As the title implies, it's an intro-episode for the MCU version of The Watchdogs. In the comics, they're an ultra-conservative right-wing militia outfit who figured prominently in the "Captain America: No More" storyline, so it makes sense they'd show up now reconfigured as the militarized arm of the growing anti-alien/superhuman movement that's expected to drive the plot in CIVIL WAR. In an amusing bit of writing, their new origin is being "Alt-Right" (read: wannabe neo-nazi dorks who know they'd get their asses kicked by legit skinheads) internet trolls who've been outfitted with military-grade hardware by outside benefactors - so, GamerGaters who do their own SWATing, basically. Clever.

In the comics, the Watchdogs turned out to be unwitting pawns of The Red Skull. Here, the top-baddie at first seems to be Titus Welliver's returning Agent Blake; who's hacked-off about being permanently injured by Deathlok in Season 1. I like that turn, but the secondary reveal that he himself is being jerked-around by HYDRA (so bad Inhumans using Inhuman haters to kill good Inhumans) feels like twist-overkill.

Anyway, their presence in the episode-proper is mostly about laying out foundation and establishing connections (they've got their hands on "Nitramine," the implosion-bomb tech from the first season of AGENT CARTER); wrapped around a story about Mack being interrupted while trying to hang out with his brother on his weekend off - and yes, they do both the "family member who has no idea I'm a spy" angle and the "family member is angry about issue I'm on the other side of professionally" angle. As checklist cliches go, they work well enough.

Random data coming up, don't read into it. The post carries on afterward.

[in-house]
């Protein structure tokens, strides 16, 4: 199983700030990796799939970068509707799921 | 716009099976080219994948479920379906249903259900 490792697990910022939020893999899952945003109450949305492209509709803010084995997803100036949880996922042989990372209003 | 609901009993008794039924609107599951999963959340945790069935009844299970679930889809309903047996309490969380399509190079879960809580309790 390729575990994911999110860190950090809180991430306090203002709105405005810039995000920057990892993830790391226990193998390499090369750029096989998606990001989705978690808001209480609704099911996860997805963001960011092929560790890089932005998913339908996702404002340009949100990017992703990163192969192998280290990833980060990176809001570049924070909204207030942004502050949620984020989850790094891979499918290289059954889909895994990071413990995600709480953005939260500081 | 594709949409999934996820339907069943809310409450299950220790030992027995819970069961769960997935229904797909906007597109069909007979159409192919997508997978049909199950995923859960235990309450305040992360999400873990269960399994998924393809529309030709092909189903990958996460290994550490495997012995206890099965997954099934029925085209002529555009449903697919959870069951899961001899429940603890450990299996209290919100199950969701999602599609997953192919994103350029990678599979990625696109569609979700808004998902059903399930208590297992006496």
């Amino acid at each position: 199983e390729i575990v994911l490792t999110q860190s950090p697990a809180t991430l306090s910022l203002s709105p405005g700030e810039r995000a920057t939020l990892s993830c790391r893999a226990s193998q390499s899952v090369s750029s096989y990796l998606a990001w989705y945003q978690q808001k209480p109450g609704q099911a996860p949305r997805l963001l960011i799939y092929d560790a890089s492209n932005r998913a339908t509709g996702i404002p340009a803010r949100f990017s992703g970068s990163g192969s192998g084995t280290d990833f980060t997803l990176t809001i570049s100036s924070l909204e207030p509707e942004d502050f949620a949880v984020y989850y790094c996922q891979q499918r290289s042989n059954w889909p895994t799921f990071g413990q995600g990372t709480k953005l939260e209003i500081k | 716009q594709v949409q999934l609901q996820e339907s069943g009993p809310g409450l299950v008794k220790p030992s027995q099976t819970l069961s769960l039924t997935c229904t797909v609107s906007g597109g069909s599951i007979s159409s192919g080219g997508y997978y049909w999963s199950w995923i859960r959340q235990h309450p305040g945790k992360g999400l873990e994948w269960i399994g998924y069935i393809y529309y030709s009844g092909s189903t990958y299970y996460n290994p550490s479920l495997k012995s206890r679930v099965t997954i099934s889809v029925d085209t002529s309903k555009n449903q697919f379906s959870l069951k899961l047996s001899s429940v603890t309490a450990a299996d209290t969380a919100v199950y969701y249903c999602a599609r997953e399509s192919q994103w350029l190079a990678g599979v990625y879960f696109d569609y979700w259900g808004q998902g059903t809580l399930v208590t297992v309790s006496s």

More interesting is the non-worldbuilding C-story about Simmons wanting to learn how to do more active Agent stuff because she's got survivor's guilt about how often she has to get saved. Nice bit of lampshade hanging, and it looks to be leading into a May/Simmons thread which should be interesting for a few episodes (at this point I feel like the writers are making a lot of decisions based alternately on "Who hasn't had any extended interaction yet?" and "Who would Tumblr most like to pretend is fucking?" - not sure which this would be.

We also get to see the seeds being planted of what will, presumably, be AGENTS OF S.H.I.E.L.D's side-contribution to CIVIL WAR, with Daisy getting impatient about anti-Inhuman bigotry and getting big into using her powers (and S.H.I.E.L.D. backup) to knock around and threaten the Watchdogs while other Agents want to be more conciliatory and understand the other side... we've all seen/read an X-MEN story at least once so you get where that's heading, especially since they've already got an "Inhuman cure" plot thread cooking in the background. My question: If we're going to do "Daisy almost goes rogue because S.H.I.E.L.D won't let her be militant enough," do they pull the trigger on bringing Jaiying back in some way?